Since opiate and stimulant drug use like heroin and methamphetamine is only done by a small segment of the population, is it worth the risk to an ordered, civil society to provide a pathway in which its use may become customary?

    Considering all of the problems alcohol consumption brings, it it worth the risk adding to the mix with other drugs?

    If so, that's a hell of a price to pay for being "liberal"

  3. Hi PC

    I may get deleted for thread Hijack but please consider thoughts (maybe answer if you care somewhere else)

    Watched a documentary yesterday on the rise of Hitler and Nazism in Germany.
    In 1928 elections the Nazi party polled around 2% of the vote. In 1932 they polled around 38%
    Why the change. What caused a civilised people to embrace such extremes?

    Answer given in the Documentary
    1. Mass unemployment, inflation hitting the lower class
    2 Great Depression

    The six major banks in Germany collapsed causing a major loss of wealth to the middle class. These people started listening to Hitler and following his solutions

    Hitler rose to power on the back of this as people in desperate times looked to someone to provide a way ahead

    I thought back to your posts PC,about state intervention in this depression. That we should let the banks fail if that was what was going to happen. The free market would sort things out.

    Maybe taxpayer funded bank support, printing of money, inflation is not a bad price to pay in lieu of millions dead

    David M

  4. @David M. : That's about as thorough a thread hijack as it's possible to make.

    Suffice it to say that I would regard that as wrong both historically and theoretically--the sort of over-simplification one might expect from a TV documentary.

    There's much that might be said about the reasons for Hitler's rise, but perhaps the most important *economic* reason for Hitler's acceptance among German voters was the Weimar Government's hyper-inflation of the money supply, which effectively destroyed Germany's middle class--and with it one of the last bulwarks against barbarism. Any TV doco that talked pre-war German economics and didn't at least mention that hyper-inflation would be suspect on the face of it.

    And of course, the Great Depression was made Great by the economic meddling of the world's governments, not least by the central banks you appear to think are the world's saviours. (Who, for example, remembers the Great Depression of 1920? The reason you don't is that THAT crash, worse initially than the later 1929 crash, was the last time at which western governments kept their hands off and let economic recovery happen.)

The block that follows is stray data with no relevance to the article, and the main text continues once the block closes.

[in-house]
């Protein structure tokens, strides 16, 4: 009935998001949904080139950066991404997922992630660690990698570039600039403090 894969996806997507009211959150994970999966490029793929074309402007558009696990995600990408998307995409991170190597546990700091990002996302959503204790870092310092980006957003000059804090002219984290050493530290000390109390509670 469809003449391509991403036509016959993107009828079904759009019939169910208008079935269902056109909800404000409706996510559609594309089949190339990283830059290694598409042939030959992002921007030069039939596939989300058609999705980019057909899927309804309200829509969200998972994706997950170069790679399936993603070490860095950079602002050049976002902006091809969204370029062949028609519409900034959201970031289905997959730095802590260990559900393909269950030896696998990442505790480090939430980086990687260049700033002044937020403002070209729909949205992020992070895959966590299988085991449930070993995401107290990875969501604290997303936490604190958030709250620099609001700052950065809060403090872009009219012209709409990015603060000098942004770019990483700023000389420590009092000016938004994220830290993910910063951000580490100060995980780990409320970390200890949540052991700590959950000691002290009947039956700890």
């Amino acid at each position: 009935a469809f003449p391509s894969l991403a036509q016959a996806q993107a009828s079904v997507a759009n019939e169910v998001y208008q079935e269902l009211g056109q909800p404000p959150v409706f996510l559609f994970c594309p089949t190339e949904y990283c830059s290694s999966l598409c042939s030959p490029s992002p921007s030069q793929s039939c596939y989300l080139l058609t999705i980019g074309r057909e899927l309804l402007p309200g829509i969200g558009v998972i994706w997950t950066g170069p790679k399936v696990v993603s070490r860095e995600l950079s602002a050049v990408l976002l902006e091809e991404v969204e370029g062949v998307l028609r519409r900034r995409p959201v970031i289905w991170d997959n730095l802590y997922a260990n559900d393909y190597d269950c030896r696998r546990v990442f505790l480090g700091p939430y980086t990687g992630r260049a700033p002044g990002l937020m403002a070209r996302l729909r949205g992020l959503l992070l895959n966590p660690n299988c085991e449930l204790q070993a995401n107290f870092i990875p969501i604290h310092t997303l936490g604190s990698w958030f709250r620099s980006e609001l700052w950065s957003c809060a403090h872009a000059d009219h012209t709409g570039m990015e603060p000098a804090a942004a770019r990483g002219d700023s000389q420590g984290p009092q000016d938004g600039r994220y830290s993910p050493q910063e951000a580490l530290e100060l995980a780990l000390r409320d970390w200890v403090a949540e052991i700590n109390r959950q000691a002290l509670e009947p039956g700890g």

Perhaps the best economic explanation for Hitler's rise that I could recommend is Ludwig Von Mises's 'Omnipotent Government.' If the topic interests you, you should find that useful.

    But in the meantime, and since this IS a thread hijack, I'd appreciate it if you'd please leave further discussion about this until the next relevant thread.

  5. S&W Said : "Considering all of the problems alcohol consumption brings..."

    For the vast majority of people, consumption of alcohol provides few if any problems, and considerable enjoyment.

    Why should you be punished for doing something based on the possible effect of its abuse by someone else?

    Chances are the kind of people who are likely to abuse drugs are already doing so.

  6. PC

    Thanks for your reply

    David M

  7. Gooner

    'Unfortunately the maxim "never take on a fight you cannot win" applies here.'

    Any major change is preceded by lots of outspoken people taking on unwinnable fights. The public will never change its collective mind without exposure to different ways of thinking.

    On this subject I read a great quote last week;

    In all ages and in all times, people must make a choice. Will we accept the world as it is and try to fit in, getting as much as we can from the system until we bow out? Or will we stick to principle, pay whatever price that involves, and leave the world a better place?

    — Llewellyn H. Rockwell Jr.

  8. I couldn't agree more, but I don't know why you think Leighton would have any pro-legalisation people on his show. He is a conservative old bigot who would be a vocal critic of such a move.

  9. @ Redbaiter:

    You are right. The sentence should be:

    "Prohibition does not work. Has not worked. Can not work in a free society."

    It will work perfectly fine in a dictatorial police state. If if it doesn't you can simply hide the evidence of it not working.

  10. FYI: The figures the troll is trying to post have been incorrectly presented from the original data.

    The original source for the figures the troll is attempting to post are here, pages 44-47.

  11. I think the topic should be steered towards: "Why is a local-government hopeful campaining on a platform more suited to central government?"

    Drug policy cannot be dictated by local government, it's an issue for Wellington, and campaining on an issue you will have no say in, no matter how emotive, says that you don't really want the job, you just want to use it to get into Parliament.

    Campaign on improving financial transparency in local office, improving public facilities and amenities, and making Auckland a place where not only Aucklanders want to be, and then you'll get my respect. Hell, just campaign on transparency and you're streets ahead of Brown and Williams in my book.

  12. Q: "Why is a local-government hopeful campaigning on a platform more suited to central government?"

    A: Because the topic of Prast's own former consumption came up in his interview with the Herald's Carolyn Meng-Yee, and after being pressed on the issue he decided to front-foot it rather than fudge it.

    And other than this and his policy to return the proceeds of Auckland's new virtual toll bridge, the Grafton Bridge, I don't think anyone has any idea what his other policies are, if any.